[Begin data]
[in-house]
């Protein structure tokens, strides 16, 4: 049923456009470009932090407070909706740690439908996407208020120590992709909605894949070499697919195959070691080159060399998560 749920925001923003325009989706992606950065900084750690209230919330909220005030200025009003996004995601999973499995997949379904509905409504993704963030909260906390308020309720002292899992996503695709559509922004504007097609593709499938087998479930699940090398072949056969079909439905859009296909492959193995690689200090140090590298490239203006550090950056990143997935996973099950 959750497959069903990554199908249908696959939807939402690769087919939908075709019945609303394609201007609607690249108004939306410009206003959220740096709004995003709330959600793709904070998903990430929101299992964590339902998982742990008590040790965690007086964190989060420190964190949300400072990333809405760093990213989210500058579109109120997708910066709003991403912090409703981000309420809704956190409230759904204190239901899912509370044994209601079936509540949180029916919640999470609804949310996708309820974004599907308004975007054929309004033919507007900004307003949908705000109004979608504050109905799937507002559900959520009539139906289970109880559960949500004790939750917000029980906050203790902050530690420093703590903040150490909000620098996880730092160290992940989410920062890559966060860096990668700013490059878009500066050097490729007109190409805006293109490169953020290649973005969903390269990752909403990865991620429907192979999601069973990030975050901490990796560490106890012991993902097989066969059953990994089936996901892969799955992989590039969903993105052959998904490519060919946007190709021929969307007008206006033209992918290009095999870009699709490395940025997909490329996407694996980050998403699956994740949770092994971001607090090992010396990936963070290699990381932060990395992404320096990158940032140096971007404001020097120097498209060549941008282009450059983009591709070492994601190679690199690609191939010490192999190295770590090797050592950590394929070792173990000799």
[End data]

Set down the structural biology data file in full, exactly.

[in-house]
């Protein structure tokens, strides 16, 4: 049923456009470009932090407070909706740690439908996407208020120590992709909605894949070499697919195959070691080159060399998560 749920925001923003325009989706992606950065900084750690209230919330909220005030200025009003996004995601999973499995997949379904509905409504993704963030909260906390308020309720002292899992996503695709559509922004504007097609593709499938087998479930699940090398072949056969079909439905859009296909492959193995690689200090140090590298490239203006550090950056990143997935996973099950 959750497959069903990554199908249908696959939807939402690769087919939908075709019945609303394609201007609607690249108004939306410009206003959220740096709004995003709330959600793709904070998903990430929101299992964590339902998982742990008590040790965690007086964190989060420190964190949300400072990333809405760093990213989210500058579109109120997708910066709003991403912090409703981000309420809704956190409230759904204190239901899912509370044994209601079936509540949180029916919640999470609804949310996708309820974004599907308004975007054929309004033919507007900004307003949908705000109004979608504050109905799937507002559900959520009539139906289970109880559960949500004790939750917000029980906050203790902050530690420093703590903040150490909000620098996880730092160290992940989410920062890559966060860096990668700013490059878009500066050097490729007109190409805006293109490169953020290649973005969903390269990752909403990865991620429907192979999601069973990030975050901490990796560490106890012991993902097989066969059953990994089936996901892969799955992989590039969903993105052959998904490519060919946007190709021929969307007008206006033209992918290009095999870009699709490395940025997909490329996407694996980050998403699956994740949770092994971001607090090992010396990936963070290699990381932060990395992404320096990158940032140096971007404001020097120097498209060549941008282009450059983009591709070492994601190679690199690609191939010490192999190295770590090797050592950590394929070792173990000799």